A good jest by some forgotten dark god -- to smite from the darkness -- and return its victim to an equally black pit. Forgive me Dear Journal, here I go again with repetitive words. Here we go round the Mulberry Bush...funny how little childhood rhymes keep cropping up in my head, as if doing their best to distract me. But no, I was ever one to follow a story through to its completion.
After discovering my own frozen effigy, the room turned gray and I gripped the sink to keep from falling. They have truly won the whole game now. The Vawee will rule alone soon -- all too soon. I don't feel any pain. I am numb. Numb withdespair; the same flood of painless pain I had felt when my wife died.
There were tears in my eyes Dear Journal... can you imagine, I couldn't cry for Paul or the world, but for myself, yes. Selfish bastard! Many of my previous readers and girlfriends were right about that, it seemed. Or, is it a selfishness borne to every man at the appropriate time? I wax philosophical, I hope it is the truth.
I took several deep breaths and tried to still the trembling of my finger as I touched the oily blackness of the thing on my throat: my Vawee, my death. It was surprisingly soft and my finger left a slight indentation for a brief second. I grasped it in revulsion, planning to flush the thing. Such pain! Every nerve in my body screamed in protest. Had I forgotten that the Vawee could not be removed, or had some feeble hope wavered in my brain because it was now myself who suffered?
I could not remove it, it was one with my body. Where did it come from? How had this happened? Confusion fought with fear for control of my emotions. Suddenly a pain hit my lower belly, I felt ravenous. Maybe I'll go to a restaurant later, if there's still one open. For now, Dear Journal, I think I will lay down to rest awhile.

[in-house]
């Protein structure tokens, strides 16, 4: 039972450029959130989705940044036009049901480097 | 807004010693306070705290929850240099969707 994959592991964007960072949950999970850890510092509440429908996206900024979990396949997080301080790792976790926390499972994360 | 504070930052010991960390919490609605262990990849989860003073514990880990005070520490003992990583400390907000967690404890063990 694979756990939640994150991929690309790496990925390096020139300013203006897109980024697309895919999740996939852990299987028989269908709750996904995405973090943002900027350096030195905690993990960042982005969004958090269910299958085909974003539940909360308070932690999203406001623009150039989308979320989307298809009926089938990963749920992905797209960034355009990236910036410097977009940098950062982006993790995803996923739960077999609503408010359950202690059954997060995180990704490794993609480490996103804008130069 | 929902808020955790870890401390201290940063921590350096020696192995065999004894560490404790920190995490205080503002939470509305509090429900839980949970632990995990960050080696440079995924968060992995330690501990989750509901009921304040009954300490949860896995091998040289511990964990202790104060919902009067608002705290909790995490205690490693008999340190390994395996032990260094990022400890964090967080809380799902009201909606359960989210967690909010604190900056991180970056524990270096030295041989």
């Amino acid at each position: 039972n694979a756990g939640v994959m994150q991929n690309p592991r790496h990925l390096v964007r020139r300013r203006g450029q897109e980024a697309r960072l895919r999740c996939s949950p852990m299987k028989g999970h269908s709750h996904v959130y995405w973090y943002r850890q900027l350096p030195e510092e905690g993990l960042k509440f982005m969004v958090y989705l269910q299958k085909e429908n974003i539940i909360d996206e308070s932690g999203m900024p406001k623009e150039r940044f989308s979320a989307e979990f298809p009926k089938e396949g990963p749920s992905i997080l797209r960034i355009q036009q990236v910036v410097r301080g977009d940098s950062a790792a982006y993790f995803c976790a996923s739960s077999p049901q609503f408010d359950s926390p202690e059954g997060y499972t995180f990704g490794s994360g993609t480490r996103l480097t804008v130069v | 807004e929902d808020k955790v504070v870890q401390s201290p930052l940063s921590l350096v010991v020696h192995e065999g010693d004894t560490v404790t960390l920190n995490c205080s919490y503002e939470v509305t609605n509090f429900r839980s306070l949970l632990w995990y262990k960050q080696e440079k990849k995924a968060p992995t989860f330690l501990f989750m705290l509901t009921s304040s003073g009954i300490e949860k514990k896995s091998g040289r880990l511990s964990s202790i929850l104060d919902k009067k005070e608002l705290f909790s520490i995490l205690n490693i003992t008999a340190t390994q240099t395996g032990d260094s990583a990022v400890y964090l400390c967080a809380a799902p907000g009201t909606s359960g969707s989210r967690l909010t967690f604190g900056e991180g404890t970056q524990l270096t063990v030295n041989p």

Sol Keelak sat in contemplative silence, echoing my own reaction. I trembled slightly, my zaktor endings still vibrating with distress.
We Wazee are a peaceful race, largely composed of scientists and philosophers. Hence a Juhams every thought recorded in their log is not only tolerated, but encouraged. One of our favorite sayings substantiates this practice, "one never knows where the next great philosopher will come from."
Our memory cells are excellent. I can usually spend all day executing my Juham duties, then return to my resting pod and record the day's events in exact detail. This perfect memory will, I feel certain, haunt me with the details of this day, and this world's history. The senseless and horrid killing of the beings once living on this planet was shocking to me.
I feel a need to purge, to explain. Is it for myself or those coming after me? The emotional pain is difficult to handle.
As I stared at the analyzer's dazzling surface, letting Keelak have time to gather himself, I thought of our race's beginnings. Long ago, before even the first sacred philosopher wrote down his wisdom, my people had been violent and predatory. Now we cannot understand or countenance violence in any form. Our peaceful ways make it imperative we colonize planets devoid of sapient life forms.
Our teams have found many varieties of smaller animals on this world who run swiftly away and hide. None are of a higher intelligence. Somehow they have survived on this world. How much time has passed here since the destruction of the sapient race? Impossible to tell. Perhaps our investigation will reveal more.